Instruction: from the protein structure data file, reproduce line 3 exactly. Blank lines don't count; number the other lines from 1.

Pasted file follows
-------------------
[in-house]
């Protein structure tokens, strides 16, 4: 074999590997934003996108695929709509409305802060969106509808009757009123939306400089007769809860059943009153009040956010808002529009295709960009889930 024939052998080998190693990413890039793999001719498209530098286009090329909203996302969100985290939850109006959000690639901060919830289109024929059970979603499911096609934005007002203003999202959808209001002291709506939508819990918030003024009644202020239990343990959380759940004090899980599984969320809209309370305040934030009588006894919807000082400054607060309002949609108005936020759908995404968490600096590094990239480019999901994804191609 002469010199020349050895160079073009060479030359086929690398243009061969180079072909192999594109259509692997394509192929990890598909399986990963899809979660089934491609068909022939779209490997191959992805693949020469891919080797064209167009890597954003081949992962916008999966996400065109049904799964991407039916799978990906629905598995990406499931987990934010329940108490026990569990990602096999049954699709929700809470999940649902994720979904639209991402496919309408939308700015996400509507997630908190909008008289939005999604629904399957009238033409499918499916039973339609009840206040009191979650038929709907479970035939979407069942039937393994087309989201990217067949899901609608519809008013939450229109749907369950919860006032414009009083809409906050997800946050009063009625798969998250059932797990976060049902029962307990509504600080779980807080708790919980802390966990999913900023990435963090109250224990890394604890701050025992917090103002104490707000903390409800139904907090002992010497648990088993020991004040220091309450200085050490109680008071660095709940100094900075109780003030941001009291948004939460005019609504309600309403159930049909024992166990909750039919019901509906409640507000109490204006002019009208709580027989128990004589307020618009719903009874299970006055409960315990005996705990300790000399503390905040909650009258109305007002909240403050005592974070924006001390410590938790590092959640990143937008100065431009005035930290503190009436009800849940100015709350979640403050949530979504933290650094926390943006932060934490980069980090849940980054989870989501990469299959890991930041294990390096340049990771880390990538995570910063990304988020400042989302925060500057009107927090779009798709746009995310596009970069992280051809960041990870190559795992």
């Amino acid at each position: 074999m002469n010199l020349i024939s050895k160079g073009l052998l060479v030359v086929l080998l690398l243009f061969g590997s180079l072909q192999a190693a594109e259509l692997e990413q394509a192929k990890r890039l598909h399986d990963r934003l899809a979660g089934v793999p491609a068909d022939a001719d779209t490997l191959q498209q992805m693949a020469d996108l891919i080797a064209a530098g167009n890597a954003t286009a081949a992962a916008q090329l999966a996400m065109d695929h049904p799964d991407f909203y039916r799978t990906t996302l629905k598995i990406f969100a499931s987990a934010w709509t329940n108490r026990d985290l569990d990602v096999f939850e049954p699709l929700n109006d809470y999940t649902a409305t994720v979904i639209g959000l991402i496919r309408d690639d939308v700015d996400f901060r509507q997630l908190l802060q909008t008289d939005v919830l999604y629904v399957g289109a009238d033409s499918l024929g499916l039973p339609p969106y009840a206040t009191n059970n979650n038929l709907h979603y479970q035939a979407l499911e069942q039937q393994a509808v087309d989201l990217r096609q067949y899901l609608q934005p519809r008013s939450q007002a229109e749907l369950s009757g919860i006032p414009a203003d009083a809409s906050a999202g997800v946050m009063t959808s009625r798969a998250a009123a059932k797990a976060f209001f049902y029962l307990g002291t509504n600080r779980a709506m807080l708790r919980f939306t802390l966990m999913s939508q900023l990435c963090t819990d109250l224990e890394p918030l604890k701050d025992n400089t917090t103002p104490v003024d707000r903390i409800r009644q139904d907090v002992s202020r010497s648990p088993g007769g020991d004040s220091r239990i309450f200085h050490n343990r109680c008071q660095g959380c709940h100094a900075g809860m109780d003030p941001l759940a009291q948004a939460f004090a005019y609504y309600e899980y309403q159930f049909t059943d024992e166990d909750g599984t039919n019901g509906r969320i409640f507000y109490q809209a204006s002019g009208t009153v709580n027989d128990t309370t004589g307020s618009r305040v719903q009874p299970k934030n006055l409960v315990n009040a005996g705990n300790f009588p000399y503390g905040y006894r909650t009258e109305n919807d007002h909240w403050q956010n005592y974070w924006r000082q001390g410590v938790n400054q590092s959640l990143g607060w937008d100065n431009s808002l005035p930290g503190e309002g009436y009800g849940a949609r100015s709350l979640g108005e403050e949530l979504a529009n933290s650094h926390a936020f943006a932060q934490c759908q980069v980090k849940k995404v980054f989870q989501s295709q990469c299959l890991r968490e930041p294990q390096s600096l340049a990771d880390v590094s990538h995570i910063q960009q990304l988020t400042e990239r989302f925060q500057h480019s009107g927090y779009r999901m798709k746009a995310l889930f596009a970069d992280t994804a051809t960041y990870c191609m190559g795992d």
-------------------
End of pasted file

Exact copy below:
């Amino acid at each position: 074999m002469n010199l020349i024939s050895k160079g073009l052998l060479v030359v086929l080998l690398l243009f061969g590997s180079l072909q192999a190693a594109e259509l692997e990413q394509a192929k990890r890039l598909h399986d990963r934003l899809a979660g089934v793999p491609a068909d022939a001719d779209t490997l191959q498209q992805m693949a020469d996108l891919i080797a064209a530098g167009n890597a954003t286009a081949a992962a916008q090329l999966a996400m065109d695929h049904p799964d991407f909203y039916r799978t990906t996302l629905k598995i990406f969100a499931s987990a934010w709509t329940n108490r026990d985290l569990d990602v096999f939850e049954p699709l929700n109006d809470y999940t649902a409305t994720v979904i639209g959000l991402i496919r309408d690639d939308v700015d996400f901060r509507q997630l908190l802060q909008t008289d939005v919830l999604y629904v399957g289109a009238d033409s499918l024929g499916l039973p339609p969106y009840a206040t009191n059970n979650n038929l709907h979603y479970q035939a979407l499911e069942q039937q393994a509808v087309d989201l990217r096609q067949y899901l609608q934005p519809r008013s939450q007002a229109e749907l369950s009757g919860i006032p414009a203003d009083a809409s906050a999202g997800v946050m009063t959808s009625r798969a998250a009123a059932k797990a976060f209001f049902y029962l307990g002291t509504n600080r779980a709506m807080l708790r919980f939306t802390l966990m999913s939508q900023l990435c963090t819990d109250l224990e890394p918030l604890k701050d025992n400089t917090t103002p104490v003024d707000r903390i409800r009644q139904d907090v002992s202020r010497s648990p088993g007769g020991d004040s220091r239990i309450f200085h050490n343990r109680c008071q660095g959380c709940h100094a900075g809860m109780d003030p941001l759940a009291q948004a939460f004090a005019y609504y309600e899980y309403q159930f049909t059943d024992e166990d909750g599984t039919n019901g509906r969320i409640f507000y109490q809209a204006s002019g009208t009153v709580n027989d128990t309370t004589g307020s618009r305040v719903q009874p299970k934030n006055l409960v315990n009040a005996g705990n300790f009588p000399y503390g905040y006894r909650t009258e109305n919807d007002h909240w403050q956010n005592y974070w924006r000082q001390g410590v938790n400054q590092s959640l990143g607060w937008d100065n431009s808002l005035p930290g503190e309002g009436y009800g849940a949609r100015s709350l979640g108005e403050e949530l979504a529009n933290s650094h926390a936020f943006a932060q934490c759908q980069v980090k849940k995404v980054f989870q989501s295709q990469c299959l890991r968490e930041p294990q390096s600096l340049a990771d880390v590094s990538h995570i910063q960009q990304l988020t400042e990239r989302f925060q500057h480019s009107g927090y779009r999901m798709k746009a995310l889930f596009a970069d992280t994804a051809t960041y990870c191609m190559g795992d």